Postersession 3
Poster #: 48
Topic: Diagnostics and inter-individual differences
Friday, Sep 11, 2015
1st floor

Automatic processing of schematic faces depending on their gaze direction and eyebrow angle: relations with depression and anxiety

Annika Kask1, Nele Põldver2, Kertu Saar3, Liina Juuse1, Jüri Allik1, Risto Näätänen1, & Kairi Kreegipuu1

1Psychology, University of Tartu, Tartu, Estonia
2Department of Psychology, University of Tartu, Tartu, Estonia
3Institute of Psychology, University of Tartu, Tartu, Estonia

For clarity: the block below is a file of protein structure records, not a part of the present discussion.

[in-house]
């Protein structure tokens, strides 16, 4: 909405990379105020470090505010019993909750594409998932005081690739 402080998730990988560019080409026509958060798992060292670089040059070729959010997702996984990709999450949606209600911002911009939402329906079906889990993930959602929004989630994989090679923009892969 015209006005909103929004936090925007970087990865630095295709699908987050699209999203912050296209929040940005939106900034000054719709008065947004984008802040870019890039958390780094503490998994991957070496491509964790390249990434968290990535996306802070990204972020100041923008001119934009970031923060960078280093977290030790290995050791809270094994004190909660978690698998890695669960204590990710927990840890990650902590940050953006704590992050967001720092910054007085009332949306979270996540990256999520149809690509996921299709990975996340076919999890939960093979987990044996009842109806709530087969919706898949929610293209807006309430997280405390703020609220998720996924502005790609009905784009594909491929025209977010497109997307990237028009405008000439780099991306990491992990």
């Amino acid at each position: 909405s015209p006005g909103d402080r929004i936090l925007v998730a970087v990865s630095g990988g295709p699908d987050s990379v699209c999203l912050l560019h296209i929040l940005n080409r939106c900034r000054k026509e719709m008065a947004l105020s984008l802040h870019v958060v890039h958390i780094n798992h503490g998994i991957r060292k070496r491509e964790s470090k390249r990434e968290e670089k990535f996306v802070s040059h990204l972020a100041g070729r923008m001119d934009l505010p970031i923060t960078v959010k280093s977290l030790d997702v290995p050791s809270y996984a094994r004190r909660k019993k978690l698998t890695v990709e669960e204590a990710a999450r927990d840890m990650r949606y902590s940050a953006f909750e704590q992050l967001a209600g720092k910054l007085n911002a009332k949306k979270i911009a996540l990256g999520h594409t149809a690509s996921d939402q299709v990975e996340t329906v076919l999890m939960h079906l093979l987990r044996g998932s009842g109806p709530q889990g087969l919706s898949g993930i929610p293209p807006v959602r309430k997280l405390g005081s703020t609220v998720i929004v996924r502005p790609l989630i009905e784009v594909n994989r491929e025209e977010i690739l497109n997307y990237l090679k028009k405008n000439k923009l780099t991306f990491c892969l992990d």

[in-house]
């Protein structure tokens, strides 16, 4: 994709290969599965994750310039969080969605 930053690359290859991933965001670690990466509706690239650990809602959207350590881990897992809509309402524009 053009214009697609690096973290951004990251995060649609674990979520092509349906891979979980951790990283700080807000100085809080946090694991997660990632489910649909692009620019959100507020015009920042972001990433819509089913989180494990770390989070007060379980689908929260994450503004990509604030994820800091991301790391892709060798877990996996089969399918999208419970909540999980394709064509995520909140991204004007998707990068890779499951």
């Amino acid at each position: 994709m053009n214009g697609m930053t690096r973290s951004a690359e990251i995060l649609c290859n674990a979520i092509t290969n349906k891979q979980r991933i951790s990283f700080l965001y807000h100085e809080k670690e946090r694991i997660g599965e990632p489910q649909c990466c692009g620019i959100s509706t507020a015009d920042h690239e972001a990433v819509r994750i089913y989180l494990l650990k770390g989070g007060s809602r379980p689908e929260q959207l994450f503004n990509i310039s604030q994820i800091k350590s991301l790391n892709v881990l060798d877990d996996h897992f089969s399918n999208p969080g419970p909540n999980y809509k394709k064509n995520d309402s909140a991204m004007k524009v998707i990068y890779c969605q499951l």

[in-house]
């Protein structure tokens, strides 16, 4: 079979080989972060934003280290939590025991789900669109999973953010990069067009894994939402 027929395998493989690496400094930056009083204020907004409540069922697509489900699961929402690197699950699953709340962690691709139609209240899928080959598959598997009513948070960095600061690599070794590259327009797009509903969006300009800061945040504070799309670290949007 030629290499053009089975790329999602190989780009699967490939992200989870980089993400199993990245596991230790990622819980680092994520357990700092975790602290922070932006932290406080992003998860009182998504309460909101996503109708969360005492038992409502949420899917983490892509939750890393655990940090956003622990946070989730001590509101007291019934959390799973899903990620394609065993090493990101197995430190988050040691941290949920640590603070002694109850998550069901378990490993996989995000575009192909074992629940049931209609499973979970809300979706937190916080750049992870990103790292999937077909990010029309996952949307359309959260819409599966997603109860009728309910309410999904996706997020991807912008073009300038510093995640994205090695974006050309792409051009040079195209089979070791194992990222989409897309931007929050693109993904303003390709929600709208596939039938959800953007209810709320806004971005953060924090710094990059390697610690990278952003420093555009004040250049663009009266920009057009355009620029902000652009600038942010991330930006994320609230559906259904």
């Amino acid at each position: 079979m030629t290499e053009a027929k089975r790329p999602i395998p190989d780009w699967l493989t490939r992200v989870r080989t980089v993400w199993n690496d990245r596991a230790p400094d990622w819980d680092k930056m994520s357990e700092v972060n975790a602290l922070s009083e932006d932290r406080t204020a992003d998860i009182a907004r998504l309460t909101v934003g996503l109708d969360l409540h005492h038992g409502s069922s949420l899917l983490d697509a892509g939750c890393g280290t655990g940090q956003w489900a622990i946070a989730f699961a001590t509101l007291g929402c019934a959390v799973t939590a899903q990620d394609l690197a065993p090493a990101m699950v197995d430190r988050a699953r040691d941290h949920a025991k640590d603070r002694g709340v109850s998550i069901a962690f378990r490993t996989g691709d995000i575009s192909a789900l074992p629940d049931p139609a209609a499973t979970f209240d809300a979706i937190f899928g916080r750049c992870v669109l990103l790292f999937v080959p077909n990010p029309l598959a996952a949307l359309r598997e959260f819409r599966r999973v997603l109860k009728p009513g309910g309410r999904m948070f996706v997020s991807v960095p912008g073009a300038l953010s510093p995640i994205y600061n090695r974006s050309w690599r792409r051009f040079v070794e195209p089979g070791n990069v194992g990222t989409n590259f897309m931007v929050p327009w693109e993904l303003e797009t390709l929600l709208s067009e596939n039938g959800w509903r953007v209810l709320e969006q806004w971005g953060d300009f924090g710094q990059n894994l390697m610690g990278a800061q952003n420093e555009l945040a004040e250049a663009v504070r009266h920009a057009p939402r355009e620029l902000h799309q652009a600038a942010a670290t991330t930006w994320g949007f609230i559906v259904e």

It has been shown that mood affects automatic perception of schematic emotional faces evoking smaller visual mismatch negativity (vMMN) at posterior sites for depressive participants as compared to controls (Chang et al., 2010). In our study, emotional processing was studied with induction of vMMN, using the optimal paradigm with several schematic faces (defined by mouth, eyebrow angles, and gaze direction) as deviant stimuli. In addition, subjective evaluations to stimuli and scores to self-reported questionnaires (on personality, positive and negative emotions, impulsivity, emotional feeling) were registered (n=33). According to grand averaged vMMN curves and literature two intervals of vMMN were analyzed: 90-200 ms and 200-340 ms. The difference of the eyebrow angle and gaze direction proved to be important for subjective evaluations, but from the analysis of the EEG data no significant differences were found in the amplitudes of the negative peaks. However, there seem to be some individual differences in processing of unattended emotional faces, especially the neutral deviant. Also, gaze direction proved to be a relevant characteristic, eyebrow angle on the other hand, did not. Positive or negative mood or personality did not elict a significant relation to vMMN. The analysis showed a correlation between the tendency to be depressed or anxcious and the size of vMMN. These results indicate that the more depressed and anxcious individuals were, the smaller amplitude they produced, presumably because of a more narrow and focused processing of targets.